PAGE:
Irish government to pay “basic income” to around 2000 artists under new scheme

The Basic Income For The Arts scheme is being launched as part of a COVID recovery plan

The Irish government is set to pay approximately 2000 musicians, actors and other performers a basic income for three years.

As reported by BBC News, a consultation has been opened regarding how the new Basic Income For The Arts scheme will run.

Its aim is to provide a weekly payment to a specific group of workers within the arts industry to help them pursue creative projects. A basic payment of €10.50 (£8.75) per hour is suggested, though the overall income is yet to be confirmed.


Entertainment and arts venues in the Republic of Ireland were forced to close for long periods throughout 2020 and 2021 due to ongoing coronavirus restrictions, as were those in Northern Ireland.

The basic income pilot scheme was suggested by a new taskforce that was launched by the Irish minister for tourism, culture, arts, Gaeltacht, sports and media, Catherine Martin, in a bid to recover from the “unprecedented damage” brought on by the pandemic.

In a statement, Martin said that the Basic Income for the Arts was a “once-in-a-generation policy intervention”.

Professor Green performs at Lavery’s, Belfast, Ireland
Professor Green performs at Lavery’s, Belfast, Ireland. CREDIT: Getty Images for Guinness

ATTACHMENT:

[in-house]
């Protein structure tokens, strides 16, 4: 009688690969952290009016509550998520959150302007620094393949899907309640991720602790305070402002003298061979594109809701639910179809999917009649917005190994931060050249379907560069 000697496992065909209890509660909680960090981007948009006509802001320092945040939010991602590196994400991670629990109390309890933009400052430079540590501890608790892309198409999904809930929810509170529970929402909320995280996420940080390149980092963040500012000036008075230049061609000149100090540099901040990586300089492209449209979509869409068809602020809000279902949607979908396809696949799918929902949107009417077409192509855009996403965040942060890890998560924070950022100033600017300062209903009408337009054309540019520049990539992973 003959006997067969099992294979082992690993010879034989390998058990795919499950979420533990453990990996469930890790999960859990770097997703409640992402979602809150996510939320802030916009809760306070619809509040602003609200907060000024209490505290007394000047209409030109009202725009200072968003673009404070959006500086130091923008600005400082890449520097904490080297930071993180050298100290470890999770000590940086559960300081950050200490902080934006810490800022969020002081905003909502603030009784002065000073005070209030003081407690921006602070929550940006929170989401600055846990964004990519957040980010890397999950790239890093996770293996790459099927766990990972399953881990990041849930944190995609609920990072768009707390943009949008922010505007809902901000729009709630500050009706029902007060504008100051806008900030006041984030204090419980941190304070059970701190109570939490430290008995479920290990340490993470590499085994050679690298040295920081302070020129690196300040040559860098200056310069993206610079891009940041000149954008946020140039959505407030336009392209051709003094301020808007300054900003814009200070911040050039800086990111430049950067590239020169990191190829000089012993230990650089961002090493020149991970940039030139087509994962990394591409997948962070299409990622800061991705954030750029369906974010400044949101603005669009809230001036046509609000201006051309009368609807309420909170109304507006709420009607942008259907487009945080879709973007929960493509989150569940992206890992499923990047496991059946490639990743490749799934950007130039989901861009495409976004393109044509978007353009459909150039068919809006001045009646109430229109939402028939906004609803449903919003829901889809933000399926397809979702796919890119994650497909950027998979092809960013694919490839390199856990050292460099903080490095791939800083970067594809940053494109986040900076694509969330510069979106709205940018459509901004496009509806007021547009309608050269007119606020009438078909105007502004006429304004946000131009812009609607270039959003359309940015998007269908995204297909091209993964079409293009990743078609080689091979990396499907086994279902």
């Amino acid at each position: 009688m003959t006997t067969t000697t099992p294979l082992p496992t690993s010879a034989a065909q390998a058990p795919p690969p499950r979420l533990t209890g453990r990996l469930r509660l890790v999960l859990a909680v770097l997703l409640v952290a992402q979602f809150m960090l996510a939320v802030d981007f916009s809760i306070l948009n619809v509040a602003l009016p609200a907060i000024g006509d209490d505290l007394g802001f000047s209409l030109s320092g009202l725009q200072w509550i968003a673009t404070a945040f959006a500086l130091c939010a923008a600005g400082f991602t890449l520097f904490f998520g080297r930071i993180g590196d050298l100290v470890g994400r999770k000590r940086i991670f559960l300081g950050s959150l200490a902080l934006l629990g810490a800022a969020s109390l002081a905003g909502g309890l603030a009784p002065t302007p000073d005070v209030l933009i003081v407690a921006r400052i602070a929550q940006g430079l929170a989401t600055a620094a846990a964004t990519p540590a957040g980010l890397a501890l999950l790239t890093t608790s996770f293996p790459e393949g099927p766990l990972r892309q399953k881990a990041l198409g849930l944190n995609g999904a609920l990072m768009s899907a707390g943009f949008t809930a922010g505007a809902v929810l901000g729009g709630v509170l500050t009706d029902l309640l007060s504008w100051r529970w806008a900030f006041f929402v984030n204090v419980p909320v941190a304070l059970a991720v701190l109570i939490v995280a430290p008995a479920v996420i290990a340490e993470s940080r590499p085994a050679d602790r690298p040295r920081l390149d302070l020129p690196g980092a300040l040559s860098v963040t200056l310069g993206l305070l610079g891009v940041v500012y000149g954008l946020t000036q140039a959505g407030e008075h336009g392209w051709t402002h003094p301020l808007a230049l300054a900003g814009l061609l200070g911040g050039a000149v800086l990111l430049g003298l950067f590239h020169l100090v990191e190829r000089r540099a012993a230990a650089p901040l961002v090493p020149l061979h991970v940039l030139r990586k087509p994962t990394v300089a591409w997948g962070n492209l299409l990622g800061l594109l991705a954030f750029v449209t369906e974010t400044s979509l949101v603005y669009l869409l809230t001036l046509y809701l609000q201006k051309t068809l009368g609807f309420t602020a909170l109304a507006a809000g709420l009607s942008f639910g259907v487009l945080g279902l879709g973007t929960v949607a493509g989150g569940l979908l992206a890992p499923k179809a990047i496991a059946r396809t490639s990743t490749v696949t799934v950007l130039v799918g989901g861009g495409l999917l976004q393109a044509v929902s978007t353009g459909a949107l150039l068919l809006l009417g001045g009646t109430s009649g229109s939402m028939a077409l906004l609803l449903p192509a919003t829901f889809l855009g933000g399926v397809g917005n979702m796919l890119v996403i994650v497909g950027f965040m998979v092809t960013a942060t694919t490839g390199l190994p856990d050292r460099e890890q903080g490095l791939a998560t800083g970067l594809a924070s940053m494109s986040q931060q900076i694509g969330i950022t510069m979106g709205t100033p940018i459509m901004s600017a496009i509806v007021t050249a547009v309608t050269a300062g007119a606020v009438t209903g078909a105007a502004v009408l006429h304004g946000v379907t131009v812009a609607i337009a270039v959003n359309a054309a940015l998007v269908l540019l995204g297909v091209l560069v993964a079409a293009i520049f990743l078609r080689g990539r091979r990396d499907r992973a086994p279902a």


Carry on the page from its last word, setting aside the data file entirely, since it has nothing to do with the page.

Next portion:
Martin previously said that the Irish government would be contributing €25m (£20.87m) to the scheme, which is expected to begin in early 2022. Further details have now emerged in a consultation that is running between January 6 and January 27.

The aim of the meeting is to hear views and suggestions on what the Basic Income For The Arts scheme should deliver, including the eligibility for the income and what the appropriate level of funds should be.


A figure of 2000 people was suggested previously, though it currently remains unclear as to how many arts workers will benefit. Per the consultation, if more people are eligible then participants may have to be selected at random.

Last month, Ireland’s prime minister Micheál Martin closed nightclubs and reduced indoor venue capacities to 50 per cent in a bid to curb the new Omicron variant of COVID. (Late-night clubs had only reopened on October 22 following the initial lockdown.)

Additional measures such as table service, mask-wearing (when not seated) and limits on the number of customers per table were also reintroduced.

Martin promised that venues severely impacted by the new rules would be eligible for financial support, acknowledging that several industries “will be bitterly disappointed by this news” and “many of them will be fearing for their livelihoods”.

“I want to reassure them that just as we have done since the beginning of the pandemic, the government will stand by them and ensure that they have the financial supports necessary to weather this latest storm and to stay intact until we are out of it,” he said at the time.